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Recent photograph of Indira Gandhi Hospital in Dwarka in Delhi.

(Image: The Quint)

Another RTI reply shows that Indira Gandhi Hospital at Dwarka, with a large 700 bed capacity, was supposed to be completed and functional by 2017. Yet again, the building is ready, but the hospital is not yet functional. The Delhi government plans to open a COVID centre here soon.

Delhi Govt Does Not Explain the Delay in Completing Projects

In its response, the Delhi government confirmed The Quint's story accepting that no new hospitals were commissioned by it in the past seven years.

The government also conceded that it had failed to make even one of the 16 under-construction hospitals since 2013, fully functional till date.

Just three have become COVID hospitals.

“Major expansion plan is under way to build 6 new hospitals (Siraspur, Madipur, Bindapur, Jawalapuri, Sarita Vihar, and Hastasal).”
A Delhi government spokesperson

The Delhi government also said:

  • (It plans to) add new blocks/capacity in 15 existing Delhi government hospitals, which will add an extra 11,904 additional beds within two years.
  • Since April 2015, the total number of beds in Delhi government hospitals have increased from 10,820 to 14,114.

But they did not explain why there has been a delay in completing under-construction hospital projects.

“The objective was to have well dispersed hospitals with beds, OPDs, more doctors and departments, and other facilities, so that different parts of Delhi would be covered. Thousands of people would have got beds, doctors, and treatment had these hospitals been functional.”
Sandeep Dikshit, Former Member of Parliament
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As per Delhi health department website, there are thirty seven government hospitals. But Delhi's hospitals do not cater only to the city’s population, but also to people from other States also come to the National Capital for better treatment.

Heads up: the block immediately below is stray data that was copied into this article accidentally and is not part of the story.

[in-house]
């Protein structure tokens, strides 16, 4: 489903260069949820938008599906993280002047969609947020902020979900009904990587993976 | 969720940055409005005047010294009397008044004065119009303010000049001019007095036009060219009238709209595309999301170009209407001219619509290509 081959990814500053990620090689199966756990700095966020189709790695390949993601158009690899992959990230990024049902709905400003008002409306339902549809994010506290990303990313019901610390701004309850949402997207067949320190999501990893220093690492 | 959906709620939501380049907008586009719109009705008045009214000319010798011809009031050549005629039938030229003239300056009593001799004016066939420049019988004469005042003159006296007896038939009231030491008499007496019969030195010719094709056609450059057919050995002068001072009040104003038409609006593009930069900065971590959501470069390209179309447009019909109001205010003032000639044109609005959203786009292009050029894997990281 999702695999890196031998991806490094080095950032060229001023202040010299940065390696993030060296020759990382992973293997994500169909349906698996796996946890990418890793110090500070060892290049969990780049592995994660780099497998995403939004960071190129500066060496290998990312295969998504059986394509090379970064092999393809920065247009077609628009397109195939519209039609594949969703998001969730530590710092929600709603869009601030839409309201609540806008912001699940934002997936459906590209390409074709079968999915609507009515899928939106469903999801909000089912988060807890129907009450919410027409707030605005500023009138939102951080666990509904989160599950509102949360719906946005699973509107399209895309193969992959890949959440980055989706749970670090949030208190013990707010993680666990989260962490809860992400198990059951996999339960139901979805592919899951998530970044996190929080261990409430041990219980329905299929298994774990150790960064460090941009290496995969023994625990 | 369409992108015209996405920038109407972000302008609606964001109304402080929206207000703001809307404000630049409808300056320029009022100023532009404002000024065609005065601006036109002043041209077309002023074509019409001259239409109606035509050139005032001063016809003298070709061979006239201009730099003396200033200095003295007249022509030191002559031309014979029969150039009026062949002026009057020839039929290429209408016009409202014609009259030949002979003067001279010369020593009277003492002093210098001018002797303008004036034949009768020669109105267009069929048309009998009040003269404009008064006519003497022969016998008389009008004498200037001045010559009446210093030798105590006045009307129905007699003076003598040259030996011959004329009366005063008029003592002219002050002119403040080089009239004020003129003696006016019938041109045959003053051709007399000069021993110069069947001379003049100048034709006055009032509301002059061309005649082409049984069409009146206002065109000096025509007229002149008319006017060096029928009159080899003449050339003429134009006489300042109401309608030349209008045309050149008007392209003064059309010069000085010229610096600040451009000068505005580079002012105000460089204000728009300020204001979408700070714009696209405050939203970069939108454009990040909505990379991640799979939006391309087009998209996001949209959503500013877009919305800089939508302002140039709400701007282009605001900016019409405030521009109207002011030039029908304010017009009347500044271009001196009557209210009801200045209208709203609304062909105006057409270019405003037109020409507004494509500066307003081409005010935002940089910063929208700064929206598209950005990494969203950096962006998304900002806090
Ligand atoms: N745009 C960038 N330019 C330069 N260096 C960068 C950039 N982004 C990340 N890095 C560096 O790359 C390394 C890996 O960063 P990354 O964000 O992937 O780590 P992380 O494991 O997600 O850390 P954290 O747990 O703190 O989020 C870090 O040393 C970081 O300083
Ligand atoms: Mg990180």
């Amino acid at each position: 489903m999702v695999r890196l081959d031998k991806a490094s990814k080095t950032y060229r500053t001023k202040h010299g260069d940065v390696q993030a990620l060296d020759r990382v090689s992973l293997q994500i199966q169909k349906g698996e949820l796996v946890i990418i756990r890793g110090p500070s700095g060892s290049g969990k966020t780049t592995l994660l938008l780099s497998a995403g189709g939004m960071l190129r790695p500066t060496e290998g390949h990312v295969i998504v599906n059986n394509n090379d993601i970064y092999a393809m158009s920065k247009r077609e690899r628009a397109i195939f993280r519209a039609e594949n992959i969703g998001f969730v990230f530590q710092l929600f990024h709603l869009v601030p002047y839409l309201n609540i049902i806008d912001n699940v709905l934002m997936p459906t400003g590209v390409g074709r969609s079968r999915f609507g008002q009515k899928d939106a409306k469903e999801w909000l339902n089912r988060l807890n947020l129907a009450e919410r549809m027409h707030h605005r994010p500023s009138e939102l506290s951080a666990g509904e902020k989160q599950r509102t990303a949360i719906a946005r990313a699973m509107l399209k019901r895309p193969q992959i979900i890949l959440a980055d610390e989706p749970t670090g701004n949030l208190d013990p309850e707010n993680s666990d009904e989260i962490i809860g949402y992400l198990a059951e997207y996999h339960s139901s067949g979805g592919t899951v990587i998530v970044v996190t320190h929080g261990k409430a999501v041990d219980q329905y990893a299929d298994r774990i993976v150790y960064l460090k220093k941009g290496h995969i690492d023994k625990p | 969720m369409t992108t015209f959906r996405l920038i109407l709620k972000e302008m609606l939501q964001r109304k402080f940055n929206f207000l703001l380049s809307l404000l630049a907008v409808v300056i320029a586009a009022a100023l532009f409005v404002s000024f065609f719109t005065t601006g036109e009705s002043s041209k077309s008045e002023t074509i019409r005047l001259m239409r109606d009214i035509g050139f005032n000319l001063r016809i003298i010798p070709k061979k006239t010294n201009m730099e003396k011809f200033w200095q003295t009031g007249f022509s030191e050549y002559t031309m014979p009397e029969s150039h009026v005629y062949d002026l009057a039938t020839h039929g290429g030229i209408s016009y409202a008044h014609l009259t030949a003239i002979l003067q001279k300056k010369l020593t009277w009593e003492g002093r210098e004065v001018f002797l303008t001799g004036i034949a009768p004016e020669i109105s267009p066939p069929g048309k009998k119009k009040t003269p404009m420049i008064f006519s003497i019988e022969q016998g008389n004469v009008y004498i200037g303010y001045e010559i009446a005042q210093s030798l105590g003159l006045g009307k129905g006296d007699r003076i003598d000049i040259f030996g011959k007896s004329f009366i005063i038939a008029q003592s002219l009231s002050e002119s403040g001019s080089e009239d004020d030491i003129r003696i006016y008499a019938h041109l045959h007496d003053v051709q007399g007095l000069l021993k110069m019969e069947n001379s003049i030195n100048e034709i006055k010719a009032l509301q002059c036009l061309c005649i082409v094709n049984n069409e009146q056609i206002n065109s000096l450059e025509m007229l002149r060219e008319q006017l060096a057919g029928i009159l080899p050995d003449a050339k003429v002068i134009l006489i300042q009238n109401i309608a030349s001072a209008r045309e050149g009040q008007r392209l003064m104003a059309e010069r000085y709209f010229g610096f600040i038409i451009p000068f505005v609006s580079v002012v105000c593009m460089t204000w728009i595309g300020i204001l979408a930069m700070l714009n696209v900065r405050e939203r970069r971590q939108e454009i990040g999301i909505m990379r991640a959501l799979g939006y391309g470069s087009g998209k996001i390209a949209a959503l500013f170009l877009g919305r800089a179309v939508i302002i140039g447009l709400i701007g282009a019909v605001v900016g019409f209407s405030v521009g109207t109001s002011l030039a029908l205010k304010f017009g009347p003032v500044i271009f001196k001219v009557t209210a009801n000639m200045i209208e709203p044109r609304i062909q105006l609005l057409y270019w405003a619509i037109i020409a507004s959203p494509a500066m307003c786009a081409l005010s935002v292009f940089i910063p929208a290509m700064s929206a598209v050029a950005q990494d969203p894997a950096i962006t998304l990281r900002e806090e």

Delhi's ever-growing population cannot afford to have a four year period where no new hospitals are commissioned. Nor can it afford a situation where 16 hospital projects that had either been launched, or were under construction, back in 2013, remain unfinished even in 2021.

“There should have been much more infrastructure, particularly in secondary healthcare. In the current pandemic situation we see that oxygen beds for patients are often sufficient for treatment. More functional hospitals could have provided that. While existing hospitals can add beds as a makeshift arrangement, they cannot hire doctors and nursing staff overnight.”
Dr. K Srinath Reddy, President, Public Health Foundation of India

In an interview to the media, the Brihanmumbai Municipal Corporation (BMC) Commissioner Iqbal Singh Chahal referred to a meeting with Delhi government and Central officials in which he was asked to share his experience in handling COVID-19 crisis.

Chahal pointed out to the Delhi government in the meeting that, “…no hospital should be forced to add beds. The SOS calls from hospitals are because they are forced to increase oxygenated beds overnight, which is not supplemented with oxygen storage.”

Delhi, which should have been the hub of India's health facilities, providing support to the other parts of the country, is instead reeling under the pandemic as the AAP government seemed to prioritise populist measures over ramping up existing health infrastructure.

(At The Quint, we are answerable only to our audience. Play an active role in shaping our journalism by becoming a member. Because the truth is worth it.)